Organic Rules and Certification

All differences in one table by EU regulation

  • EC Council Regulation No. 2092/91
    • Annex I. Principles of organic production and processing
      • A.Plant and plant products
        • Plant pests and diseases, and weeds control - Annex I A3
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Title Description Difference Justification and Comments
Greenhouse production, steam sterilisation - NO Governmental Regulation 2005
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Thermal steam sterilisation of soil in a greenhouse requires approval from the Norwegian Food Safety Authority.
EU regulation 2092/91 does not cover green house production as specific area. Thermal sterilisation should be restricted for ecological reasons, and it is therefore required an approval from the authorities.
Plant protection, crop rotation - UK Soil Association standards 2005 It is permitted to grow crops without the use of a multi-annual rotation in such cropping systems as protected cropping, permanent pasture, perennial crops and wild harvesting, but the cropping system must not rely on external inputs nor involve continuous arable crops. Soil Association Organic Standards. Paragraph 5.1.14 and 5.1.15. Soil Association standards contain further detail to the EU Regulation 2092/91. Soil Association standards set out the circumstances in which it is permitted to practice cropping without a multi-annual rotation. EU Regulation requires a multi-annual rotation for crop production to maintain soil fertility and to control weeds, pests and diseases, but it does not explain clearly those cropping systems that would not require such a rotation. The Soil Association standards are intended to place clear and unambiguous requirements on the producer regarding when it is appropriate to make use of crop rotations and when it is not. For example, it could be harmful to biodiversity and could cause pollution to initiate a cropping rotation on land that had been in permanent pasture.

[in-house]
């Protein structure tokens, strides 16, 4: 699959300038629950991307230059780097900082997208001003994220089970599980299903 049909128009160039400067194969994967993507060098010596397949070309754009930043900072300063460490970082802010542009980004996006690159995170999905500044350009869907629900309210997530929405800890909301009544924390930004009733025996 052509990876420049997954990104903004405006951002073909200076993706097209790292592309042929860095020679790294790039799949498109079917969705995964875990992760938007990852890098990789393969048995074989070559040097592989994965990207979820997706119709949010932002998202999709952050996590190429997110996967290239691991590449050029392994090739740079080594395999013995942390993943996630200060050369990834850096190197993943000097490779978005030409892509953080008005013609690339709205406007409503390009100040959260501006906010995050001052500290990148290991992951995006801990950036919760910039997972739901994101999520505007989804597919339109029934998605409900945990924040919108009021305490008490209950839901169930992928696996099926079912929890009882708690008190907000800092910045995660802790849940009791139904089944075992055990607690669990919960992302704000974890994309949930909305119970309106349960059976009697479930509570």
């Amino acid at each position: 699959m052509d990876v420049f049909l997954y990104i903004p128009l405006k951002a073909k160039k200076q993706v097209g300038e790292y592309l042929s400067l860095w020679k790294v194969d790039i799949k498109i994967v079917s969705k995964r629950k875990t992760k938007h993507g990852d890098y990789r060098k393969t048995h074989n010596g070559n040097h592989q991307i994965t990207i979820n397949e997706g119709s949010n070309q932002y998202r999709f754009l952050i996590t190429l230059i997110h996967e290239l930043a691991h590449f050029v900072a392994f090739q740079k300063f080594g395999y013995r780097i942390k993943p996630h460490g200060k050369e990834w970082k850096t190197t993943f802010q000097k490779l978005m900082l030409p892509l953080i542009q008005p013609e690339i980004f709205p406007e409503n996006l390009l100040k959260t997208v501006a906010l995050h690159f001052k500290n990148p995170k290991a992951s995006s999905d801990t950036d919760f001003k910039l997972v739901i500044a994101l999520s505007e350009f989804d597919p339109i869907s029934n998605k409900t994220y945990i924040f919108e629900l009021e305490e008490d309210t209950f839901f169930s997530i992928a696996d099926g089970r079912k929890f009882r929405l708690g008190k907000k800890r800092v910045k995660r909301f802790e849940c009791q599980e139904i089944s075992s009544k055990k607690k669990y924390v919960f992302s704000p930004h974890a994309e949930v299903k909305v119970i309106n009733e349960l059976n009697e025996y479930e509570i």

Plant protection, documentation - US NOP 2002
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The producer must use management practices to prevent crop pests, weeds, and diseases including but not limited to crop rotation and soil and crop nutrient management practices, sanitation measures and cultural practices that enhance crop health. A biological or botanical substance or a substance included on the national list of synthetic substances allowed for use in organic crop production may be applied to prevent, suppress, or control pests, weeds, or diseases: provided, that, the conditions for using the substance are documented in the organic system plan.
No differences in general except that the US has slightly different concept regarding documentation of farm practices compared with the EU Regulation 2092/91. No justification could be provided by USDA.
Plant protection, general requirements - SI Rules 2003
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Plant protection requirements in SI Rules 2003 (Art. 15) are relatively detailed, e.g naming the priority actions for maintaining plant health, balanced nutrition and substrate treatment with steam in closed production areas. An annual production plan is required as the basis for the use of any plant protection substances from the Annex (List of allowed PPP) which needs an agreement from the inspection body.